Attorney says Fishermen should get first go at kings

Feb 12, 2013 -- 10:05am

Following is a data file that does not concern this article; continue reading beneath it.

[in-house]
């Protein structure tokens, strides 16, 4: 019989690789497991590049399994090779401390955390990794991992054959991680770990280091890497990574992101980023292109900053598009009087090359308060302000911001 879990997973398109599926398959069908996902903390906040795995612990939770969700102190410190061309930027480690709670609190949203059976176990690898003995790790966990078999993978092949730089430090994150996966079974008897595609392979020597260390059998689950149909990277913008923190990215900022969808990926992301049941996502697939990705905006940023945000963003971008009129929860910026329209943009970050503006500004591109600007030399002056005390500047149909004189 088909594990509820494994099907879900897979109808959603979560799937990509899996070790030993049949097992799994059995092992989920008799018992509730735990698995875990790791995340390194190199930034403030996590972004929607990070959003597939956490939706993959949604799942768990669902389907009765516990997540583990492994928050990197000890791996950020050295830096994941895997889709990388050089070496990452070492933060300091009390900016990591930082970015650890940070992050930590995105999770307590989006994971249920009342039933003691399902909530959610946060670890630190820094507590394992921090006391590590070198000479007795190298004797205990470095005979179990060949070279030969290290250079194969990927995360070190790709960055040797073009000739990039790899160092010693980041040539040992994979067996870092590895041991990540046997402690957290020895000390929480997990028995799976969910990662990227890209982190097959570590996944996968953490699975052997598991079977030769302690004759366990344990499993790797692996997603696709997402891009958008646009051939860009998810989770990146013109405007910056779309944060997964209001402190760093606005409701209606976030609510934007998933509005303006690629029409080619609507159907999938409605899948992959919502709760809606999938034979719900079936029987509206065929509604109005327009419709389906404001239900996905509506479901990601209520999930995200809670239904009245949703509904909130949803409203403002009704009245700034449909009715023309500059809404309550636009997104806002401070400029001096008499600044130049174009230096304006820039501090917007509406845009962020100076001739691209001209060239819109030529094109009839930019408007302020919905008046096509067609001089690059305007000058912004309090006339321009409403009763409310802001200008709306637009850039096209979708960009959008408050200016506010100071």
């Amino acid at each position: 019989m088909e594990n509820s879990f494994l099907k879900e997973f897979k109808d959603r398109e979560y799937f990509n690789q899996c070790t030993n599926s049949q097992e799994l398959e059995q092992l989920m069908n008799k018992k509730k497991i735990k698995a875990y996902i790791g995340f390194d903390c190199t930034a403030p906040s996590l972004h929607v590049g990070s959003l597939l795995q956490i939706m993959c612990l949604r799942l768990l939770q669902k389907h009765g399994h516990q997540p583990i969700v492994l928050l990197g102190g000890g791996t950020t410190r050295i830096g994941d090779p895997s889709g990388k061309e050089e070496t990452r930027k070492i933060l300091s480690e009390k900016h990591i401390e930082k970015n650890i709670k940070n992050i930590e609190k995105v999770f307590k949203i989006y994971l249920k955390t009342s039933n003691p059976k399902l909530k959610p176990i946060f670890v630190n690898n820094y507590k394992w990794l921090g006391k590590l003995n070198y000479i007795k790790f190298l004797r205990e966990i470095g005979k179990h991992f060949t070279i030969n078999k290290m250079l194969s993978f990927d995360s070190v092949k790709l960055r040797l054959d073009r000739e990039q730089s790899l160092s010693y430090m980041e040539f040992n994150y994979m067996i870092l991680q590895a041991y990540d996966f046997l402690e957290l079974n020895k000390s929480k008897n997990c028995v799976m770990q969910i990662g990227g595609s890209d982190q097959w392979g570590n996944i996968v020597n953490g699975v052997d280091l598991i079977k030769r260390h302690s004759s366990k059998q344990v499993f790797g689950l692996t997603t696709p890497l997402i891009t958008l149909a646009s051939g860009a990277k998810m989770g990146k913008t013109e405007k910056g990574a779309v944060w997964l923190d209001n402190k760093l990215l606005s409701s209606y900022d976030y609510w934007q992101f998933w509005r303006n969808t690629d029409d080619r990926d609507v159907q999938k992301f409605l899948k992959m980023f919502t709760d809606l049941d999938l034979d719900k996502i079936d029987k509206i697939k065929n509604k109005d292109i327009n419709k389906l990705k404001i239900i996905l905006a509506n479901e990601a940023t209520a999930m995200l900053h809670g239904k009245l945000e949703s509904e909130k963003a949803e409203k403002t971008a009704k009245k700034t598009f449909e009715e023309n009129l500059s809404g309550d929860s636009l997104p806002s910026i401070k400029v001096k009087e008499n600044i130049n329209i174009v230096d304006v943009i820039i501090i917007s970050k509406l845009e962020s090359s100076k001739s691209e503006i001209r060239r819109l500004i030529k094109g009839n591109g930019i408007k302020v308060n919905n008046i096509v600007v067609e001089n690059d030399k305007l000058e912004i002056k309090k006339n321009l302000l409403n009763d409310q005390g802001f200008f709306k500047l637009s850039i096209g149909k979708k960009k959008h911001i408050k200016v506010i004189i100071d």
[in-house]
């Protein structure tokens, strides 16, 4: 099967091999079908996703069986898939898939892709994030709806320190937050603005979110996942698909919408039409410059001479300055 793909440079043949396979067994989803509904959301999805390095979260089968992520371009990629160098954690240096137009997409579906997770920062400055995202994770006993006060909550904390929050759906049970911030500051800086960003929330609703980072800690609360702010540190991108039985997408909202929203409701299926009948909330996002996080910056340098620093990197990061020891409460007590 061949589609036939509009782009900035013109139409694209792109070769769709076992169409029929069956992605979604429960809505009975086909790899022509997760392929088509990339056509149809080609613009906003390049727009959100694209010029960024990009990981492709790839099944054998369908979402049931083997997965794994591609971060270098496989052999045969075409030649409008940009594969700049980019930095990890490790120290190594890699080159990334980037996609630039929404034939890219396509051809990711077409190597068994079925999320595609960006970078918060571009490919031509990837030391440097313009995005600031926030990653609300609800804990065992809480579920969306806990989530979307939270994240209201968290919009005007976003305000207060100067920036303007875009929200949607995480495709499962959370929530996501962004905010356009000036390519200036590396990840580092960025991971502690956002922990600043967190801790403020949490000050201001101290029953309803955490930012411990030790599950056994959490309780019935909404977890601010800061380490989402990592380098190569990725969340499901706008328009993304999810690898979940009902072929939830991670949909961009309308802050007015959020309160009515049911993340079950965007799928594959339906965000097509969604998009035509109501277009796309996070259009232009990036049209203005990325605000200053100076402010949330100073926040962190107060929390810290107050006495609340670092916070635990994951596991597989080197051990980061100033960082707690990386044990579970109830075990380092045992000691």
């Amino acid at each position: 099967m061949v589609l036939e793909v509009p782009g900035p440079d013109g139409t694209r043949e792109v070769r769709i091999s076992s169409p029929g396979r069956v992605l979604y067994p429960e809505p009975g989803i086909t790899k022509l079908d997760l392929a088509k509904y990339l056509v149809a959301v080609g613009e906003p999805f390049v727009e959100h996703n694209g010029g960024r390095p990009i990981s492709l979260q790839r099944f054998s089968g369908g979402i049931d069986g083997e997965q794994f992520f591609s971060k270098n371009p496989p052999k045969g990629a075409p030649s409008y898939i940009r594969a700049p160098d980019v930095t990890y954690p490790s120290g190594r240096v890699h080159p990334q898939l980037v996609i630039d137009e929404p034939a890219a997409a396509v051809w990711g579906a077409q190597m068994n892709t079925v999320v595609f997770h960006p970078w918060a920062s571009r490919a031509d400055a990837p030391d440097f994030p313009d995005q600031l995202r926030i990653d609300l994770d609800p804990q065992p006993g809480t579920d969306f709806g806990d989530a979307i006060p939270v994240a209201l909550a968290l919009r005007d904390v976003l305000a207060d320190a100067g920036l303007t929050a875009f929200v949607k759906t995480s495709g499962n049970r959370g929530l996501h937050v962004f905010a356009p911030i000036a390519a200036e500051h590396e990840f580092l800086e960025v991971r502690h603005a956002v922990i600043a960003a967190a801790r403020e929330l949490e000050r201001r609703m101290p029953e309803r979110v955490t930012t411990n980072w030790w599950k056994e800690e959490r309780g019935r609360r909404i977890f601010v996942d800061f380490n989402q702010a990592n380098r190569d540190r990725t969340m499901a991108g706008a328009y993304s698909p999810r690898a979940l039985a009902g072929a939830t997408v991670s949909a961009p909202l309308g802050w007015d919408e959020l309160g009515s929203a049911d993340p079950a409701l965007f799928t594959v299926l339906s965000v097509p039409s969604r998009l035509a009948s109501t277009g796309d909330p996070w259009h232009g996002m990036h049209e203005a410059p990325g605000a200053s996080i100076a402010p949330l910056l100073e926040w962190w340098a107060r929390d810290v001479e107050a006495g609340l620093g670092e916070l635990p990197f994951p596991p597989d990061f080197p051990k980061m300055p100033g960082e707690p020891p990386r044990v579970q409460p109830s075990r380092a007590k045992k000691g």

- ANCHORAGE, Alaska (AP) - An attorney for Alaska Natives cited for illegal fishing is renewing his religious protection defense, saying the state could conserve king salmon runs on the Kuskokwim River while giving Yup'ik Eskimos subsistence priority to accommodate their long-held spiritual views. James J. Davis Jr. says in a court brief that Yup'ik people believe animals have "yua" - or spirits - offered to worthy hunters. He says fishing bans could cause the kings not to return. The brief filed Monday in Bethel elaborates on an earlier filing claiming religious protection rights for the 21 fishermen, whose trials are set to begin April 15. Three other fishermen tried separately in October were found guilty of violating fishing restrictions for kings during a weak run last summer. The men were each fined $250.      

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